Researchers Discover How a Molecule that Makes Fat and Helps Cancer Cells Grow is Produced

Thursday, September 27, 2018
Jason Locasale, PhD

Jason Locasale, PhD

Observational studies have long shown a connection between obesity and cancer in humans, but the biological processes linking them are not yet clearly understood by scientists.

A new metabolic pathway identified by scientists from Duke University in the journal Cell may explain an aspect of how excessive carbohydrate metabolism may help cancer cells to grow.

When a person consumes carbohydrates, the food is broken down into glucose, which can then be metabolized to create acetate. Acetate, commonly known as vinegar, is a molecule used to synthesize fat and also by cancer cells to proliferate.

Previously, it was known that bacteria could make acetate, but this study demonstrates that it is also made by human cells, said Jason Locasale, PhD, the paper’s senior author and an associate professor of pharmacology and cancer biology in the School of Medicine at Duke University. 

“Acetate has been in the scientific literature in many areas of biomedical research a lot in the past five years,” said Locasale.  “It didn’t seem likely that it was coming directly from any food source.  It just isn’t in very high quantities in the food we eat. We decided to revisit some of the glucose metabolism pathways to try to determine if they could be related.”

Ball and stick model of the acetate anionBall and stick model of the acetate anion

Locasale worked with lead author Xiaojing Liu, PhD, a former research associate at Duke who is now an assistant professor at North Carolina State University, to analyze glucose metabolism in biological samples from mice and human cells using mass spectrometry.  The researchers then tagged glucose and oxygen molecules and examined how they became metabolized into acetate over time.  The researchers partnered with David Kirsch, MD, PhD, the Barbara Levine University Professor in the Department of Radiation Oncology, to examine the fate of glucose and thus confirming that the pathway happens in live animals.

“Measuring acetate was a good start in this field but quantifying the contributions to endogenous acetate production via different mechanisms is very challenging,” said Liu.  “However, employing high resolution mass spectrometry and using multiple isotope tracers, especially the development of new technology using stable isotope labeled oxygen, we were able to quantify how much acetate is produced via different mechanisms. "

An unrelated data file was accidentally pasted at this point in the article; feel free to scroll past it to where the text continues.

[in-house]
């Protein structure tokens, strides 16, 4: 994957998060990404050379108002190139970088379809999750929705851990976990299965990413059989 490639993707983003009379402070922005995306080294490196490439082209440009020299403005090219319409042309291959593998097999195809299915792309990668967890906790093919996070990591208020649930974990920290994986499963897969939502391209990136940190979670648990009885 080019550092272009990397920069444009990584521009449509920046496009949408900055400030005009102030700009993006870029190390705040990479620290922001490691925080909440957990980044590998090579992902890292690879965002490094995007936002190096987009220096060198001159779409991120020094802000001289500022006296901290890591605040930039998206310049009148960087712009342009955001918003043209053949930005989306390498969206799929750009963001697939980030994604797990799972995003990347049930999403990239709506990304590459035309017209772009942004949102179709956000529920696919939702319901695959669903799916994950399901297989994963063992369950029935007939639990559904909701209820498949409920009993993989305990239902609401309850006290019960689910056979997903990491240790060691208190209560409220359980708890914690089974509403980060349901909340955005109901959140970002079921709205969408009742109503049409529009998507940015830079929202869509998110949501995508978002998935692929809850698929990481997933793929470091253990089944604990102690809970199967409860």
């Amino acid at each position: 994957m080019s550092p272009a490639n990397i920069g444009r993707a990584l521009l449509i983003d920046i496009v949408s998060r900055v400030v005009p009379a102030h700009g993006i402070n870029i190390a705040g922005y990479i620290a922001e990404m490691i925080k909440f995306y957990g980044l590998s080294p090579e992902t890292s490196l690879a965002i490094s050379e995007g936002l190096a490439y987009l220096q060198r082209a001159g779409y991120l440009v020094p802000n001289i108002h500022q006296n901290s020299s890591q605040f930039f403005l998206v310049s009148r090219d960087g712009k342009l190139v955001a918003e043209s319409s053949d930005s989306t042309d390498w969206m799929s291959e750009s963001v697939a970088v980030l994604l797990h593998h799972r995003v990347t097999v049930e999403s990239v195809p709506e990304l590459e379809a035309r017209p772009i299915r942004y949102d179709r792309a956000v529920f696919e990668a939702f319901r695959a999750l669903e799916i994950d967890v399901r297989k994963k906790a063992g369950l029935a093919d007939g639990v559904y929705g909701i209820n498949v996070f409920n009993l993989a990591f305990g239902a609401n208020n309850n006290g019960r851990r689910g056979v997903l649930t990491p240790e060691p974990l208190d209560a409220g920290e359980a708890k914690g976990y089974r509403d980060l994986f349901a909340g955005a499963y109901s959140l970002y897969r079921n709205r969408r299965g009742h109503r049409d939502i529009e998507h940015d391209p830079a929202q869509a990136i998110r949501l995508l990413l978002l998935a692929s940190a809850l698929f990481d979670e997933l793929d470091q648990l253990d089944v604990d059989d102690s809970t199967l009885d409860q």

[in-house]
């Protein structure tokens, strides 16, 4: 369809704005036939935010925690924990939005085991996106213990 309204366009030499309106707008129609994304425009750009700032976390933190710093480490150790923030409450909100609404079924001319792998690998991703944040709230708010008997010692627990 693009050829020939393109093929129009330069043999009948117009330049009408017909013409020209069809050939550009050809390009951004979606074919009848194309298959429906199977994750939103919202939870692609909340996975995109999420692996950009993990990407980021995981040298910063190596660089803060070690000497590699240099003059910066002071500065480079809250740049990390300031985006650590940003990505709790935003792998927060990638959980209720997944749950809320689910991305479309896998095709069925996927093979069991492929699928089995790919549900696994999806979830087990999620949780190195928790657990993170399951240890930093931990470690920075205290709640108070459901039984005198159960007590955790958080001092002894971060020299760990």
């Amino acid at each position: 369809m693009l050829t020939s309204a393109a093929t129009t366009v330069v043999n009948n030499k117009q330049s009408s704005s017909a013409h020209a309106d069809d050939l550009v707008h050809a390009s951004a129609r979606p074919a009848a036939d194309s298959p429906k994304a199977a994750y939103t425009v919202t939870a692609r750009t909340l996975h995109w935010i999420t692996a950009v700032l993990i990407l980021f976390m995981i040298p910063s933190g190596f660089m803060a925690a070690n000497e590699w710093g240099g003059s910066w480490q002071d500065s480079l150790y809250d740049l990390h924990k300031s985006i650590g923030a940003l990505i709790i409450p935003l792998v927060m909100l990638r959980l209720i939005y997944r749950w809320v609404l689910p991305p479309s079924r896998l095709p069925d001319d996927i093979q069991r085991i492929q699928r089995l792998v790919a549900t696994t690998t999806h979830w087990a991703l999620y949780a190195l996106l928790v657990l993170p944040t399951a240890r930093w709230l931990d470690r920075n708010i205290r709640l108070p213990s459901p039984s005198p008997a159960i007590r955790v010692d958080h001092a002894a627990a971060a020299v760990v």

"The Locasale lab has discovered pathways for the production of acetate, including quantitation of a known chemical oxidation that produces acetate and a novel mechanism involving neomorphic enzymatic activity,” said Chi Van Dang, MD, PhD, scientific director of the Ludwig Institute for Cancer Research, who was not involved in the study. “These remarkable findings further add to our understanding of the complexity and flexibility of metabolic pathways, providing new insights into cancer cell survival under stressed conditions."

The discovery of the pathway may also have implications for the mechanisms that underlie some of the health benefits of the ketogenic diet, commonly known as “the Keto diet,” Locasale said.  The diet involves lowering carbohydrate intake and increasing fat intake in order to get your body to use fat for energy.  

“The acetate is coming from glucose and therefore used to make fat through this pathway so the production is linked to excessive carbohydrate metabolism,” said Locasale. “Therefore, one possible aspect of the health benefits of the Keto diet is through suppressing these acetate and fat producing pathways.  However, a lot more work in this area is needed to better understand this.”